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Affordable backpacking quilt

Old 08-19-23, 06:42 PM
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Affordable backpacking quilt

Last night my go to quilt got chilly at 50 degrees Fahrenheit. I am now looking for a quilt that will go down to 30 degrees, yet is not in the uber price range. Under 200 bills is the goal. Any hope of finding one that is over 80" in length?
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Old 08-20-23, 09:16 AM
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Originally Posted by TiHabanero
Last night my go to quilt got chilly at 50 degrees Fahrenheit. I am now looking for a quilt that will go down to 30 degrees, yet is not in the uber price range. Under 200 bills is the goal. Any hope of finding one that is over 80" in length?
OneTigris 3 season quilt - $72 - This one might be worth a look - although rated to only 40 degrees, commenters on the youtube review mention that they have used it with an underquilt down to the teens. The reviewer also mentions using an underquilt with it in cooler weather. The length is 78".

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Old 08-21-23, 01:14 AM
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Thanks, Trueblood. Interesting how the reviewer labels it a quilt. More like a sleeping bag with an enclosed footbox. My needs are a full on quilt without an enclosed footbox.
The biggest hurdle is the length. I have found plenty of rectangular sleeping bags that fully unzip and form a quilt like presence, which will work, however finding something over 80" and affordable is proving difficult. I did find a Kelty, but the length is only 76 inches. I guess backpackers are shorter people?
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Old 08-21-23, 04:54 AM
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I have never even seen a quilt. What advantage does one have over a sleeping bag?
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Old 08-21-23, 06:37 AM
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Originally Posted by indyfabz
I have never even seen a quilt. What advantage does one have over a sleeping bag?
I have never used one, but I have talked to backpackers that cite smaller volume to pack and less weight. I am sticking with sleeping bags.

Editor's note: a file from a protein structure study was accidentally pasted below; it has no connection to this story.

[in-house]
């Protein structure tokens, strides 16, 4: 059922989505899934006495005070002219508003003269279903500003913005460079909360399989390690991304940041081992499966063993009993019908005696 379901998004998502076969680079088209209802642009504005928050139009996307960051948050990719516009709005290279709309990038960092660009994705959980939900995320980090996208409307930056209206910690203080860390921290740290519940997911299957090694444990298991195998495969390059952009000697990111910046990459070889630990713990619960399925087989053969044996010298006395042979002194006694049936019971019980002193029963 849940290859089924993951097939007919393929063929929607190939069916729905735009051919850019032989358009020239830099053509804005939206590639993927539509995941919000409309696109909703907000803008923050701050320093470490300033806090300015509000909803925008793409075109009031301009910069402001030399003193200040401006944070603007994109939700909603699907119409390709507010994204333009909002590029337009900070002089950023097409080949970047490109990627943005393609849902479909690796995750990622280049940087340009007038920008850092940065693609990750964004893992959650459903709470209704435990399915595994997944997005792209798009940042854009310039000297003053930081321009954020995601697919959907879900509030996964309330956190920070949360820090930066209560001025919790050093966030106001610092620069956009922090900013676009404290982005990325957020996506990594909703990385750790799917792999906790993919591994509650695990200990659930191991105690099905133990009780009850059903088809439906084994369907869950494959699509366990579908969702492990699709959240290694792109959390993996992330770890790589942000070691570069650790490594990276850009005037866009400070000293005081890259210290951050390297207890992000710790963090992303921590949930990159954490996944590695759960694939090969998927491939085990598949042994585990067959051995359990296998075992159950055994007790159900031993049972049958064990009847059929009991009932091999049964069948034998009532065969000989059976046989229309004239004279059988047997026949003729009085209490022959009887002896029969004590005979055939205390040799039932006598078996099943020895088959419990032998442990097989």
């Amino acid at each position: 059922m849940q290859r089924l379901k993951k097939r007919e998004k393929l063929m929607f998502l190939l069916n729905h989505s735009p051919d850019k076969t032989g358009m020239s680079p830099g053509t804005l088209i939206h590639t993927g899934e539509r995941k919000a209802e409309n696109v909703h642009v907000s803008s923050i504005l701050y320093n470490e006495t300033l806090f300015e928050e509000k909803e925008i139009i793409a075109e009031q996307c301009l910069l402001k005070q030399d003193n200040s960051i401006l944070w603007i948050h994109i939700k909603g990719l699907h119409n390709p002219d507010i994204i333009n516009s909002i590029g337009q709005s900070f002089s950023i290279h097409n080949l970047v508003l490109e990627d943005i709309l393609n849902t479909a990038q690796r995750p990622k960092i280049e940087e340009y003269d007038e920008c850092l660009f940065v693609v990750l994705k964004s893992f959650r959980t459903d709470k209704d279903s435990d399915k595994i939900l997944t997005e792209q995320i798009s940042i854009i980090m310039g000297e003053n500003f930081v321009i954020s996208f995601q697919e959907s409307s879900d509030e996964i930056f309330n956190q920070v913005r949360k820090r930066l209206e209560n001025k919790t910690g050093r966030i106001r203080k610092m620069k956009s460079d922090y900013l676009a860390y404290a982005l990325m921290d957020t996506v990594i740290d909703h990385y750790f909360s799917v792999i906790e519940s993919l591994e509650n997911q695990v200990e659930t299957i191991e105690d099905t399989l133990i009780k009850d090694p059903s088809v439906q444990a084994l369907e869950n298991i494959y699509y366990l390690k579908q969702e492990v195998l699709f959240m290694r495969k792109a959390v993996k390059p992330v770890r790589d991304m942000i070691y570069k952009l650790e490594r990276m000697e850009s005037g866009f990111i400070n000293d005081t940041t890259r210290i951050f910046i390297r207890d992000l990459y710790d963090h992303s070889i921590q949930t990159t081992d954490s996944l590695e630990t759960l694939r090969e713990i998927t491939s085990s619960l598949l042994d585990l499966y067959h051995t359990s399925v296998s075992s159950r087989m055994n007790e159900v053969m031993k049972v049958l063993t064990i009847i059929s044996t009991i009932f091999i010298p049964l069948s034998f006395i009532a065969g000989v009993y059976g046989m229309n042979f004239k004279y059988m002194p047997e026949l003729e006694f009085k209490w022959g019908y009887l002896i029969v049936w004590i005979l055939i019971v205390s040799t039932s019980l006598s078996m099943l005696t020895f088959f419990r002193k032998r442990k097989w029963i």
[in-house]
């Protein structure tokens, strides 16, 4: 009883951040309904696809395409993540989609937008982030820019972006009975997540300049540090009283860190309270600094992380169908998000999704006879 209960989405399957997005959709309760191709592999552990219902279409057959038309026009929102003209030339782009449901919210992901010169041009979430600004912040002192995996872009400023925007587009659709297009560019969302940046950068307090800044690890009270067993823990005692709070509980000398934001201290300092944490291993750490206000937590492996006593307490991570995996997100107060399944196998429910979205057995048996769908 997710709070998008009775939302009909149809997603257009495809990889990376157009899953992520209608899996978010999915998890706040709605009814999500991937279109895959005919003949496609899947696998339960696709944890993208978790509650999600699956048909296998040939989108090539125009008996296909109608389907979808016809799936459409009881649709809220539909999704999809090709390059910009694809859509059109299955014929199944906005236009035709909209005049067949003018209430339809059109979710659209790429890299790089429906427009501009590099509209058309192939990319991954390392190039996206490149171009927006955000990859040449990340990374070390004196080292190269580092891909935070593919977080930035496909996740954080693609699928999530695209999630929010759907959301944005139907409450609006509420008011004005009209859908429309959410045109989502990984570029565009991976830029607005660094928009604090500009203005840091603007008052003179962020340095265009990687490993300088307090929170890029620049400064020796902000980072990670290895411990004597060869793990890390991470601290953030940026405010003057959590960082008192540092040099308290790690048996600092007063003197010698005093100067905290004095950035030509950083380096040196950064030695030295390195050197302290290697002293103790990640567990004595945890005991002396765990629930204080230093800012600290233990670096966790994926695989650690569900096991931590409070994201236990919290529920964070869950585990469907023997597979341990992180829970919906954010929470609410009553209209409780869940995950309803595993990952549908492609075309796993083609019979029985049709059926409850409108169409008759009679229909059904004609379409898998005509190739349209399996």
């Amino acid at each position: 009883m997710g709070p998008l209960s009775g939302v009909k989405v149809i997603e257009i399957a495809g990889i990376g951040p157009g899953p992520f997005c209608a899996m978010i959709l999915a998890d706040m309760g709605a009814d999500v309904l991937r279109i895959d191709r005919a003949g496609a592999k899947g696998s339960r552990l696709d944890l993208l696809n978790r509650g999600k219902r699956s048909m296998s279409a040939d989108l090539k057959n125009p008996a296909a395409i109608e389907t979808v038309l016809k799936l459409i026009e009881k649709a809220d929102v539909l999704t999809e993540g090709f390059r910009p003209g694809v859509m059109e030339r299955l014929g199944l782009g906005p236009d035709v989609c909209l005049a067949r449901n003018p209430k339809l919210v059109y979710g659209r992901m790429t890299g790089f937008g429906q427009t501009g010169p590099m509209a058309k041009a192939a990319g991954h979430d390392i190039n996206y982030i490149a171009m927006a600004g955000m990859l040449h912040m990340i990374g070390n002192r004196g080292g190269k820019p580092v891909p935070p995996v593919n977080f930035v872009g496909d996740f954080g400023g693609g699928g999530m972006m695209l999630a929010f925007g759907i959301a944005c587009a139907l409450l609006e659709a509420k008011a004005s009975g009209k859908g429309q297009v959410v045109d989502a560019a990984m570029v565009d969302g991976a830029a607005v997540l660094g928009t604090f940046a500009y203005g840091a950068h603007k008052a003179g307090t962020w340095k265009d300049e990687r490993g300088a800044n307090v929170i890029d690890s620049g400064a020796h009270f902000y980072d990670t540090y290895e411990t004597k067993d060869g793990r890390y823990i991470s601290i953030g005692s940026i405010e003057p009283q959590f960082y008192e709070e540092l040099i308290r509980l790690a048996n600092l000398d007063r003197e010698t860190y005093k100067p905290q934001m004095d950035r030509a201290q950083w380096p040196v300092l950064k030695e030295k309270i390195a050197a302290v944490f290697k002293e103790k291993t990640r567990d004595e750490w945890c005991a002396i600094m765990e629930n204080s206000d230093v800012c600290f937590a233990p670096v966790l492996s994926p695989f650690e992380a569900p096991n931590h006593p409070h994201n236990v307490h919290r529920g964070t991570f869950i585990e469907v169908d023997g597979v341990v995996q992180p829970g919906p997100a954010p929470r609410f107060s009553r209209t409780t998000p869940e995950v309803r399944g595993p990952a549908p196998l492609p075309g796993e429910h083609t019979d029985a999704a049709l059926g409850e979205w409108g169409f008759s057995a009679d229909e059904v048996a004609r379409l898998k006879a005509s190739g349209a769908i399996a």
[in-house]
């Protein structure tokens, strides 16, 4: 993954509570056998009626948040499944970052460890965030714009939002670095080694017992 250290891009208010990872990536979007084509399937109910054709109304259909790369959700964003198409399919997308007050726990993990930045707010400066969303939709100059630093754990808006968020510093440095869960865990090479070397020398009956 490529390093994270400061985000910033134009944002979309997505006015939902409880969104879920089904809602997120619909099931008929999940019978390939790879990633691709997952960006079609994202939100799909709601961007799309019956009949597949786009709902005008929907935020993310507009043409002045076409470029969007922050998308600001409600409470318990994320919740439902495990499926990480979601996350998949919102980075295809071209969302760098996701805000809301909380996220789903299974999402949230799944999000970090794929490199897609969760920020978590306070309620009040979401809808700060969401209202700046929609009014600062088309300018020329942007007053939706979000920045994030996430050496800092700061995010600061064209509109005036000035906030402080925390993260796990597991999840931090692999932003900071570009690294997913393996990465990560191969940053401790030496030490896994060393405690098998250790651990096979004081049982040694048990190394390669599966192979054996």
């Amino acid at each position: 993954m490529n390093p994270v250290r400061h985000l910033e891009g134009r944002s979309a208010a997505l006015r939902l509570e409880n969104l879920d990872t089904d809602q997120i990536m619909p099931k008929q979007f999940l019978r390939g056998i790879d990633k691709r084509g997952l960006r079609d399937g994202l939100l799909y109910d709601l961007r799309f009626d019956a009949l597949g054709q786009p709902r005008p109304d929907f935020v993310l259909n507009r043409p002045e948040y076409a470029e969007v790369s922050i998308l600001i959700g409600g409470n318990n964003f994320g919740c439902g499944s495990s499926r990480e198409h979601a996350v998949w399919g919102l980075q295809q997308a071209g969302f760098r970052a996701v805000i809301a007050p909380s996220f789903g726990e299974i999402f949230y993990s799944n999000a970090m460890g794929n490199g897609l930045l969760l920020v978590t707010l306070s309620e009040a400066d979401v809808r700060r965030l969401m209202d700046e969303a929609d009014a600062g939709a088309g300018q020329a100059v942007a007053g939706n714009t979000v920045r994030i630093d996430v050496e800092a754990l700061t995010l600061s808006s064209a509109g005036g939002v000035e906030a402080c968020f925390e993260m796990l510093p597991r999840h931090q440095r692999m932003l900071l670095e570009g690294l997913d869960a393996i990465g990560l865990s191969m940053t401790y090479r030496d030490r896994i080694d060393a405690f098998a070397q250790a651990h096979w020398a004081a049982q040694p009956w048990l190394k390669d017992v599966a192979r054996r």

Last year I bought a new sleeping bag to replace one that is getting a bit tired after about 12 years of use. This is the one I bought.
https://www.rei.com/product/220973/s...-bag-mens-long

The above is the long I bought, the regular size has slightly less weight and packed volume:
https://www.rei.com/product/220972/s...eping-bag-mens

For comparison, that manufacturer makes a quilt to the same spec. Thus, you can compare apples to apples here. Quilt has slightly less weight, slightly smaller packed volume.
https://www.rei.com/product/220960/s...nitro-20-quilt

They list the quilt "fits to" length as between the long and regular sleeping bag lengths, that complicates a direct numerical comparison slightly.

I noticed the two different versions (bag and quilt) because I almost accidently ordered the wrong version.

I will let others that have actually used a quilt explain more since I have not used one. They probably have more reasons to cite.
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Old 08-21-23, 07:19 AM
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I bought a 30F down quilt for a bike tour and believe it's the best gear purchase I've ever made. I splurged a bit and bought a nice one made by enLightened Equipment, a bit over $200 ten years ago. (I've finally learned that sleeping insulation is not the place you want to cut corners.) In addition to lower cost, bulk and weight, one of the advantages I discovered is that it stays clean. A few minutes of sun every few days disinfects it easily. I've never had to launder mine.

I'm sure the one I bought costs quite a bit more than $200 now, so I didn't recommend it to the OP. To go cheaper, you'll probably have to get a heavier, bulkier synthetic. There may still be kits and homemade versions on various backpacking forums. It looks like the synthetic "Ray-Way" quilt kit is still available: https://www.rayjardine.com/ray-way/Quilt-Kit/index.php
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Old 08-21-23, 10:52 AM
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Many people don't like quilts because of drafts. I use a sleeping bag but do also have a quilt for car camping.
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Old 08-22-23, 02:47 AM
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That quilt kit looks interesting and I do know a gal that sews everything under the sun. Will look into it. The only concern is the toe box, but there may be a way to design around it.